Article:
Donald Duck Dunn, bass player for Booker T. & the MGs, passed on in Tokyo. The heavy bass notes of Donald Duck Dunn provided the musical bedrock for The Blues Brothers, and such soul stars as Wilson Pickett, Otis Redding, Eddie Floyd, and Sam & Dave.
(AP Photo, File)
Bassist Donald "Duck" Dunn, a member of Booker T. & the MGs whose thick bottom grooves anchored many of the classic soul hits from the 1960s, has died on tour in Japan, his friend and bandmate Steve Cropper said on Sunday. Dunn was 70.
Dunn, an integral part of the Memphis soul sound as bassist for the MGs, the house band for Stax and Volt records, died Sunday morning after finishing two shows at the Blue Note Night Club in Tokyo, Cropper said in a posting on his Facebook page.
"Today I lost my best friend, the world has lost the best guy and bass player to ever live," Cropper said.
Cropper, who also performed with Dunn on television and in the movies as part of the MGs-inspired Blues Brothers tribute band, said Dunn had died in his sleep.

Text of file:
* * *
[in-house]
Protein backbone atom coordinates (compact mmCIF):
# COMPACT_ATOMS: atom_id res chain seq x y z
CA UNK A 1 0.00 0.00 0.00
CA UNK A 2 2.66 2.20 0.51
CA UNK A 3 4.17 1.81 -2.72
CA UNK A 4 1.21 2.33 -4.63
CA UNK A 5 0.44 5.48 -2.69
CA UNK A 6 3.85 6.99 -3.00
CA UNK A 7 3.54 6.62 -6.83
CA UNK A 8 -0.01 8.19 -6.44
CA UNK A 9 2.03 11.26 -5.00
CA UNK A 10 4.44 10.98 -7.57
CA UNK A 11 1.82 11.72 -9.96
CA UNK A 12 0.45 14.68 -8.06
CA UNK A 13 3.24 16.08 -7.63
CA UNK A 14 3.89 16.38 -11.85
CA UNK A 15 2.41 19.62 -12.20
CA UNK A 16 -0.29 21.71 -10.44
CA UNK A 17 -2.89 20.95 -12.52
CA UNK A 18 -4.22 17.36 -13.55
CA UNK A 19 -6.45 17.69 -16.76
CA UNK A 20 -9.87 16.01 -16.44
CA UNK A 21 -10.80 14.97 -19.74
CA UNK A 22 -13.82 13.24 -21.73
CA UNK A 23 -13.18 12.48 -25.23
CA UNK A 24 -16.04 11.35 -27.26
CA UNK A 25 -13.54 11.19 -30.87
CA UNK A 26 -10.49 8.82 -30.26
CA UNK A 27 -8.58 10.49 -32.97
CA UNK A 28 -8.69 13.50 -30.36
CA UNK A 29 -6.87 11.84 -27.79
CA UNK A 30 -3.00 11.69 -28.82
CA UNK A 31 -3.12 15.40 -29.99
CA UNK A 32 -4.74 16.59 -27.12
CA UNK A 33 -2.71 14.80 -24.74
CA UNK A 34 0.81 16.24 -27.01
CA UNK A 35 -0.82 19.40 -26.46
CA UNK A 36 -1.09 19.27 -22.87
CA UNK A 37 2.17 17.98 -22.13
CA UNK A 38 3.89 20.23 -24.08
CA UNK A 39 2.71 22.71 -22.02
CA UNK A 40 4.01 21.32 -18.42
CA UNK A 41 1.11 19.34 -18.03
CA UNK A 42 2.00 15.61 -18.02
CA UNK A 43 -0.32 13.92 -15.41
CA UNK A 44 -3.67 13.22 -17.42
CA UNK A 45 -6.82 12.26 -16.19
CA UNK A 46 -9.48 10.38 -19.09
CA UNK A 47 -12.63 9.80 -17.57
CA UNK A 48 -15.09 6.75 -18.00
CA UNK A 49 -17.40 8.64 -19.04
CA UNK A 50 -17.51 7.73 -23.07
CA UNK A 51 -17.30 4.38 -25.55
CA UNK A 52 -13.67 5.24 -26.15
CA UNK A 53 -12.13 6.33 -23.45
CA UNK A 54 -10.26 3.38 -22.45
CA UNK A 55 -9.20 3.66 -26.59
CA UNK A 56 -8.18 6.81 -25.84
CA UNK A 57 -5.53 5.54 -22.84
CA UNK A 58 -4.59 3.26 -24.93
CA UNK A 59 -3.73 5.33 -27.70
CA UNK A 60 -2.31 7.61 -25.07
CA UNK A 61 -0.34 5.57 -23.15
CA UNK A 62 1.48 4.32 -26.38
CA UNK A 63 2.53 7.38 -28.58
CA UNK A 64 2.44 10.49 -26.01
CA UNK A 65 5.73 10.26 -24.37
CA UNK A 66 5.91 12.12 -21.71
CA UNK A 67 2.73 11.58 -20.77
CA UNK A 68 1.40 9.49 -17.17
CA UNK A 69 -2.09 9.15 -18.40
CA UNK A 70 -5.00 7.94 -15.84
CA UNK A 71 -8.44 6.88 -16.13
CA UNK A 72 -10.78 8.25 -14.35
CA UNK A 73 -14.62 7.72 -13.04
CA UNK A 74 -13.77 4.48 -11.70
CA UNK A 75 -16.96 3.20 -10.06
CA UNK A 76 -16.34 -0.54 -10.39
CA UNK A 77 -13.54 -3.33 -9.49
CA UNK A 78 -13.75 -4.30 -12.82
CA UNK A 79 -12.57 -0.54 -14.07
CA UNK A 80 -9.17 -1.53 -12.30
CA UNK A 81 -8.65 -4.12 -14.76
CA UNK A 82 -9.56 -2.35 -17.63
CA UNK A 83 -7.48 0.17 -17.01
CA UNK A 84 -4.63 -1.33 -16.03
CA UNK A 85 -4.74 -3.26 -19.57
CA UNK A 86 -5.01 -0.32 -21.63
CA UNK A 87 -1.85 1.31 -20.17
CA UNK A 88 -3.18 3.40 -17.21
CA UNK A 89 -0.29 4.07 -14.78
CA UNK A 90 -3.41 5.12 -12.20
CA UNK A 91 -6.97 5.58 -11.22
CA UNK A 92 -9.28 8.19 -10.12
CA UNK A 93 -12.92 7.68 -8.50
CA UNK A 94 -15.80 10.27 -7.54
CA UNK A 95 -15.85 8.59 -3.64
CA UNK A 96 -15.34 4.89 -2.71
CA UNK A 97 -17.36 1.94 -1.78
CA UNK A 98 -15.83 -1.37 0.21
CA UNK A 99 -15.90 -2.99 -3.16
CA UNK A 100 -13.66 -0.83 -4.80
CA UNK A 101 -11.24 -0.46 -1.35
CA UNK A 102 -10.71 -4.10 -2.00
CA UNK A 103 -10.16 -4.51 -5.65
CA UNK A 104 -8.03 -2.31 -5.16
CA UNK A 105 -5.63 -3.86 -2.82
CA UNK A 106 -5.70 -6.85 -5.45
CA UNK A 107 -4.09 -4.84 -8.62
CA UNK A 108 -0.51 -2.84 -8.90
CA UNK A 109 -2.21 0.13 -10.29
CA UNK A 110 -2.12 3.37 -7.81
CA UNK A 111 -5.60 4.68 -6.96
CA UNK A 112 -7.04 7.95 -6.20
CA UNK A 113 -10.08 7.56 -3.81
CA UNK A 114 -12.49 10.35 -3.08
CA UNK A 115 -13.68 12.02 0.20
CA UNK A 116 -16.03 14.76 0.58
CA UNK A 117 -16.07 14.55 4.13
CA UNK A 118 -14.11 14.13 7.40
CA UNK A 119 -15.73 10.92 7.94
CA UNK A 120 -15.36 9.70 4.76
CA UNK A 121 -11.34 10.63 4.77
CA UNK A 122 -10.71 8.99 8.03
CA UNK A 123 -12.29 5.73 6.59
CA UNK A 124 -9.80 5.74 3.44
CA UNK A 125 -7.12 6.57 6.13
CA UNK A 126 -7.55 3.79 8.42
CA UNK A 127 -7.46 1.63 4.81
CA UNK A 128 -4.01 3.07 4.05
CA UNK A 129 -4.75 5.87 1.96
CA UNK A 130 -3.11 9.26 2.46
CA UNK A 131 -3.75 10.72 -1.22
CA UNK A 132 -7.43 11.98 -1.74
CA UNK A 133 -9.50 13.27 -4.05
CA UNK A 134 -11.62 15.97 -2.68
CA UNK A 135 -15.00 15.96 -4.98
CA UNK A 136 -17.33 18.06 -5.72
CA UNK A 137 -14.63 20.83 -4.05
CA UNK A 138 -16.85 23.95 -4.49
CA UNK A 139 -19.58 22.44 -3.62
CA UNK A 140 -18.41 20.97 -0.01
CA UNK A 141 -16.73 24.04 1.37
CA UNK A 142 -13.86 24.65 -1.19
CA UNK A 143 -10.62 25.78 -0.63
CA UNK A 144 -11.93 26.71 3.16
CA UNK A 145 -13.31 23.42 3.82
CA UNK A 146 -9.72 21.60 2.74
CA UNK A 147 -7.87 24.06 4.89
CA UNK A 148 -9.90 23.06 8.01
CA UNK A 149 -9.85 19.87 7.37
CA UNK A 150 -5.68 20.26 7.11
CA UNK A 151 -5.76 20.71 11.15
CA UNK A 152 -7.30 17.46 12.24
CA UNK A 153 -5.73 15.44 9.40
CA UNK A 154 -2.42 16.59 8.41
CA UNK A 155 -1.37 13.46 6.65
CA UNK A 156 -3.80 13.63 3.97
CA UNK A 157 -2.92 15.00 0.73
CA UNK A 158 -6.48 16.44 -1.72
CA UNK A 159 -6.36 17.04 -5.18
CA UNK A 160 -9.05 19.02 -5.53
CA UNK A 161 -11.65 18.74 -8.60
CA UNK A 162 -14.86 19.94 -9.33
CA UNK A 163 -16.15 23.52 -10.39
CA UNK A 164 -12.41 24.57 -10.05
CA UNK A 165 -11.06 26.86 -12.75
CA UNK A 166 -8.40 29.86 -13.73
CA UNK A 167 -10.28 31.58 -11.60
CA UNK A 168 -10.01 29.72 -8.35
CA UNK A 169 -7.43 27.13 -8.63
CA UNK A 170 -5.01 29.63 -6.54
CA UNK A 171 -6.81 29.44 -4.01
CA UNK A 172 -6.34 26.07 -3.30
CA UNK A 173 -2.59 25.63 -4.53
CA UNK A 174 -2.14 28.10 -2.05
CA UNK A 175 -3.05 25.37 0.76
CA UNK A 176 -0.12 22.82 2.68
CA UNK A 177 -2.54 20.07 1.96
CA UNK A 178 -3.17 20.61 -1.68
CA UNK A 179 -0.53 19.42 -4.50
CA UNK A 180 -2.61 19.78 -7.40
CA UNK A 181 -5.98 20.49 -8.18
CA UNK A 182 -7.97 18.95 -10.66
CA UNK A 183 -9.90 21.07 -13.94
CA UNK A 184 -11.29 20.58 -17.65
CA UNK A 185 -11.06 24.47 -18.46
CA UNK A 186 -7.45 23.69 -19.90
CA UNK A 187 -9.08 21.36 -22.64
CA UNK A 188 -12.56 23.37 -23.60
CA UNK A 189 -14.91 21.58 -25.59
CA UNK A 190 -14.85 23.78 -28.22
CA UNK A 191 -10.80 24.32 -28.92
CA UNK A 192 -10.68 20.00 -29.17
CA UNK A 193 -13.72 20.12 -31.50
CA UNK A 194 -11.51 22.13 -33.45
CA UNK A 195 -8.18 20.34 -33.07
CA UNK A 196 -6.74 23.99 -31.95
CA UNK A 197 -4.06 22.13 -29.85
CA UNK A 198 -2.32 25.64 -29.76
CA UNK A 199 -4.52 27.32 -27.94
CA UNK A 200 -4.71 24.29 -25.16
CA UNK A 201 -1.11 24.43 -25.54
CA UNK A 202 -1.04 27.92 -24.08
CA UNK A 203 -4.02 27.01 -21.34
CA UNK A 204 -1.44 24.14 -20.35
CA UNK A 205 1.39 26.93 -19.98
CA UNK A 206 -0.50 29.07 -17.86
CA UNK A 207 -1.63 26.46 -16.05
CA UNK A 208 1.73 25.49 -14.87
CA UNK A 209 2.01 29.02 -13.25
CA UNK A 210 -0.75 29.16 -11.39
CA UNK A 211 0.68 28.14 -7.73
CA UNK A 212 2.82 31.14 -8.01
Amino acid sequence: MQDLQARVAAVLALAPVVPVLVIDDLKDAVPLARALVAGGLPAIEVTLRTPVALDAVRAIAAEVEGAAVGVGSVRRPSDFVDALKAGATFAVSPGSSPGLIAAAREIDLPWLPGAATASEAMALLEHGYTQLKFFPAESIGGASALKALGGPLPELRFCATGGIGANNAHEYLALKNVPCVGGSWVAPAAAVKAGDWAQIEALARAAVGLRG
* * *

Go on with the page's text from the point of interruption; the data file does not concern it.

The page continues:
The signature instrumental grooves of Booker T. & the MGs, grounded by Dunn's heavy bass notes, provided the musical bedrock on hundreds of singles for such soul stars as Wilson Pickett, Otis Redding, Eddie Floyd and Sam & Dave.
From Redding's wistful "(Sittin' On) The Dock of the Bay" to Picket's raucous "In the Midnight Hour," the band's lean, tight accompaniment carried the vocals.
The group, inducted into the Rock and Roll Hall of Fame in 1992, also cut 10 albums and charted 14 hits of their own, including "Hip Hug-Her," "Groovin'," "Soul-Limbo," "Hang 'em High" and "Time Is Right."
The first and biggest instrumental hit of the MGs (an abbreviation for "Memphis Group") was recorded in 1962 before Dunn joined - "Green Onions," a 12-bar blues composition that has become a staple for aspiring rockers ever since.
Their most notable collaboration was with Redding, Stax's greatest star. The group played on virtually all of his records and backed him l i ve for his legendary performance at the Monterey Pop Festival in 1967.